Luca Castelli recently posted a video of the transport of the wind turbine blades to Moora on LinkedIn. You can watch it here:

In case you cannot see the LinkedIn post above, he comments: “Over several weeks, Moora microgrid’s four refurbished 1.8MW Enercon E66 wind turbines have been travelling to site following the sea voyage from their previous home in the Netherlands. See how a single blade almost 35m in length makes its way from Perth to its new home in Moora/Dandaragan. Following a successful wind farm delivery of five refurbished 0.5MW Enercon E40 wind turbines at Port Gregory (near Kalbarri, WA) AER has managed all aspects of the dismantling and recommissioning of Moora’s four turbines. Moora microgrid will soon commence supplying renewable energy to local energy users in the Dandaragan/Moora area as a 7+MW microgrid incorporating wind, PV, biogas, battery storage and almost 50km of private HV network.” This is the culmination of six years of work.

The reference to the Port Gregory operation refers to a previous installation to power a garnet mine. Port Gregory is situated about 500 km north of Perth. Here, five refurbished wind turbines power GMA’s industrial garnet mine.

GMA Garnet Group describes itself as the trusted global leader in industrial garnet, supplying garnet for abrasive blasting and waterjet cutting. It supplies 600,000 tons of garnet per year to over 80 countries. The company has 40 years of experience and 450 employees globally.

“As the only vertically integrated garnet abrasive supplier, GMA produces rigorously tested products at scale while minimising the possibility of supply chain disruption.”

Sadly, not this sort of garnet. Photo courtesy of Majella Waterworth.

AER may have discovered a rich vein of interest in using older technology to power hybrid energy farms. West Australia is dry and warm, and so there should be little degradation of the equipment imported. It would be interesting to find out the cost to dismantle an existing wind turbine, ship it to Australia, and then refurbish and possibly upgrade to Australian standards. Perhaps readers might like to comment. And how much life would be left in such a device? I expect AER would have worked out the cost and return-on-investment (ROI) ratio.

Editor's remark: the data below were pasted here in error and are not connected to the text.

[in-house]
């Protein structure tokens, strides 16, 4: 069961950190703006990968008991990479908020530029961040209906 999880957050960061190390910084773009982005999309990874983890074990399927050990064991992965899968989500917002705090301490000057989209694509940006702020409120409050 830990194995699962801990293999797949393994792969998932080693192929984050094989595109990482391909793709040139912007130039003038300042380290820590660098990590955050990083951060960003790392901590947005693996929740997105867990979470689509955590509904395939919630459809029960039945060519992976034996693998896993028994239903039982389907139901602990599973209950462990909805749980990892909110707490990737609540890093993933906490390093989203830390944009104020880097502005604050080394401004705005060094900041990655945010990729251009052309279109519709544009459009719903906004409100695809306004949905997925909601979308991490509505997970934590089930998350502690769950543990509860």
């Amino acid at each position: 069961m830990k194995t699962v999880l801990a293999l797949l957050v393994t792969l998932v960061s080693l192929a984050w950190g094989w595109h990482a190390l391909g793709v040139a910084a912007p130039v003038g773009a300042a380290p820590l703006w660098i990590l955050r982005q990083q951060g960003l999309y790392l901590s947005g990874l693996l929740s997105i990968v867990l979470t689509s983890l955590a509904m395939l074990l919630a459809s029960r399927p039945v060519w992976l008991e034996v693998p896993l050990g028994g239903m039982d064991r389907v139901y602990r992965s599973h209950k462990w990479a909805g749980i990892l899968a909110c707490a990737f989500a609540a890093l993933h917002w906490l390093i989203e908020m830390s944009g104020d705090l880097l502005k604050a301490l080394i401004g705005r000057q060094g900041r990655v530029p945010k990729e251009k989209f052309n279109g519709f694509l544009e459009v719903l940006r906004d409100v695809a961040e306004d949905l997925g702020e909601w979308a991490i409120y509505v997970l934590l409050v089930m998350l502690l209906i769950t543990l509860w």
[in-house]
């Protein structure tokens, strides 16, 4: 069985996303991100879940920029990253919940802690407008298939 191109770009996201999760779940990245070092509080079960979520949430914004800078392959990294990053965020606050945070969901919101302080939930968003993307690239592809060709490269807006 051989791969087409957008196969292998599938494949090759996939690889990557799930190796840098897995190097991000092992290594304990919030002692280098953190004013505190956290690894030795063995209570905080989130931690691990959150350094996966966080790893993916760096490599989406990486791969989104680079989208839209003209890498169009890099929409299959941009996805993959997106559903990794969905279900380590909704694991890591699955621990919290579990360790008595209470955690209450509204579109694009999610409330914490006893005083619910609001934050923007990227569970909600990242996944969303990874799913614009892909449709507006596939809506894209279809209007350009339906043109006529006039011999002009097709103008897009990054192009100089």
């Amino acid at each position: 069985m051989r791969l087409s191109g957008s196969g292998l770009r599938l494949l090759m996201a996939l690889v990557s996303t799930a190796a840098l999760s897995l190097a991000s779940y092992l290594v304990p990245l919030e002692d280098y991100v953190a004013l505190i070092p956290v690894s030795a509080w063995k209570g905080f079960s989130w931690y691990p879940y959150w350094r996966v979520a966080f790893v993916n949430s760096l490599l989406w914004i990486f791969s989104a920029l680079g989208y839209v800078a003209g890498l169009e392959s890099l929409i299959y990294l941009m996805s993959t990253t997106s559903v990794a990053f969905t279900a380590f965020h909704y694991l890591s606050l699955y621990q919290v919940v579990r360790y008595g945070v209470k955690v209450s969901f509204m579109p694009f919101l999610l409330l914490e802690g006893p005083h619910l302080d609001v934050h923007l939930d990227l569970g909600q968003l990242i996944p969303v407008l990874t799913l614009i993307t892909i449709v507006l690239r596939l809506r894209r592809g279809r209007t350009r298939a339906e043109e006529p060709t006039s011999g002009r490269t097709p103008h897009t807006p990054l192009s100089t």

Apparently, in the UK, you can buy a 10-year-old dismantled 500 kW wind turbine with extra parts for under £40 thousand, almost scrap value because the industry has moved to far larger models. High disposal costs will also encourage the sale of older wind turbines at lower prices.

I would love to have one of these in my backyard!

It looks like a second-hand market is forming and AER (and other companies) will take advantage, setting them up in Australia’s remote areas to replace the diesel that is currently being used and to supplement the solar that is already installed. The question may be, is it cheaper to put in batteries or second-hand wind turbines? As wind turbines are replaced in more mature markets, these second-hand turbines may help the newer markets in the least developed countries to move towards wind, as they have done for solar.

Does this mean that there are no landfill issues, after all? Has one more piece of FUD been dispatched? Not yet, but the projects undertaken by AER give hope that a viable solution is pending.

Have a tip for CleanTechnica? Want to advertise? Want to suggest a guest for our CleanTech Talk podcast? Contact us here.

Latest CleanTechnica.TV Videos

CleanTechnica uses affiliate links. See our policy here.

David Waterworth

David Waterworth is a retired teacher who divides his time between looking after his grandchildren and trying to make sure they have a planet to live on. He is long on Tesla [NASDAQ:TSLA].

David Waterworth has 750 posts and counting. See all posts by David Waterworth